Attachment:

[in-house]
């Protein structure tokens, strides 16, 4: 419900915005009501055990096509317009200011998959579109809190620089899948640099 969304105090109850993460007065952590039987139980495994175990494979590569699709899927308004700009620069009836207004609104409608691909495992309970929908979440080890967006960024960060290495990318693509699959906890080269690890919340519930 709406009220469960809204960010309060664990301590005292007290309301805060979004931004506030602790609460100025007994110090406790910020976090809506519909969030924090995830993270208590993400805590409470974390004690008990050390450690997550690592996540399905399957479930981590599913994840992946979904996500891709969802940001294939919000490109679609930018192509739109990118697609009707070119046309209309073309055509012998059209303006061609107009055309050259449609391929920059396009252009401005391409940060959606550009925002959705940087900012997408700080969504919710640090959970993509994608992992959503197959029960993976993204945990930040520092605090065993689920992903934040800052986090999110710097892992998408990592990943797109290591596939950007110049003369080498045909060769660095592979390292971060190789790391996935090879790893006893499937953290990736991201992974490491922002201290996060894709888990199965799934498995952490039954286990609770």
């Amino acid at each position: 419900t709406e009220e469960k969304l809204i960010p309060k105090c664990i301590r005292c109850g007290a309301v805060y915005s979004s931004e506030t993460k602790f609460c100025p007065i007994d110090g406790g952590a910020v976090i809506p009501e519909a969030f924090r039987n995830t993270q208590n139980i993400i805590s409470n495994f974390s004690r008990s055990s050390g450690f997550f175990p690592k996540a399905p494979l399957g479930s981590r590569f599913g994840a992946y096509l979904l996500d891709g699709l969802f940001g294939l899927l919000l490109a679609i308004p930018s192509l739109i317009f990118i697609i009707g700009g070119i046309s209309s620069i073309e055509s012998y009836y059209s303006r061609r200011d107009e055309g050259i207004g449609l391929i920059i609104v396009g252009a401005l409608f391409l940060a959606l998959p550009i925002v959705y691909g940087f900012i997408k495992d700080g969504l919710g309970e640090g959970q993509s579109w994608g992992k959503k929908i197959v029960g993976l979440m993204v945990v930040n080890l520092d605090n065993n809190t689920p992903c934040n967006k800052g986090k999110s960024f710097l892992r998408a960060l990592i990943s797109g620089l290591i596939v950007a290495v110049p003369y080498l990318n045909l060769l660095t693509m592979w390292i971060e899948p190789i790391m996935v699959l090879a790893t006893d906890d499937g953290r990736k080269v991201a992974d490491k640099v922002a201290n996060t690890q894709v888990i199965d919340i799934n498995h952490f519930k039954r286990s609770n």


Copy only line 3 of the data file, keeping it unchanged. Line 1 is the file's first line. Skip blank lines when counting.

């Amino acid at each position: 419900t709406e009220e469960k969304l809204i960010p309060k105090c664990i301590r005292c109850g007290a309301v805060y915005s979004s931004e506030t993460k602790f609460c100025p007065i007994d110090g406790g952590a910020v976090i809506p009501e519909a969030f924090r039987n995830t993270q208590n139980i993400i805590s409470n495994f974390s004690r008990s055990s050390g450690f997550f175990p690592k996540a399905p494979l399957g479930s981590r590569f599913g994840a992946y096509l979904l996500d891709g699709l969802f940001g294939l899927l919000l490109a679609i308004p930018s192509l739109i317009f990118i697609i009707g700009g070119i046309s209309s620069i073309e055509s012998y009836y059209s303006r061609r200011d107009e055309g050259i207004g449609l391929i920059i609104v396009g252009a401005l409608f391409l940060a959606l998959p550009i925002v959705y691909g940087f900012i997408k495992d700080g969504l919710g309970e640090g959970q993509s579109w994608g992992k959503k929908i197959v029960g993976l979440m993204v945990v930040n080890l520092d605090n065993n809190t689920p992903c934040n967006k800052g986090k999110s960024f710097l892992r998408a960060l990592i990943s797109g620089l290591i596939v950007a290495v110049p003369y080498l990318n045909l060769l660095t693509m592979w390292i971060e899948p190789i790391m996935v699959l090879a790893t006893d906890d499937g953290r990736k080269v991201a992974d490491k640099v922002a201290n996060t690890q894709v888990i199965d919340i799934n498995h952490f519930k039954r286990s609770n």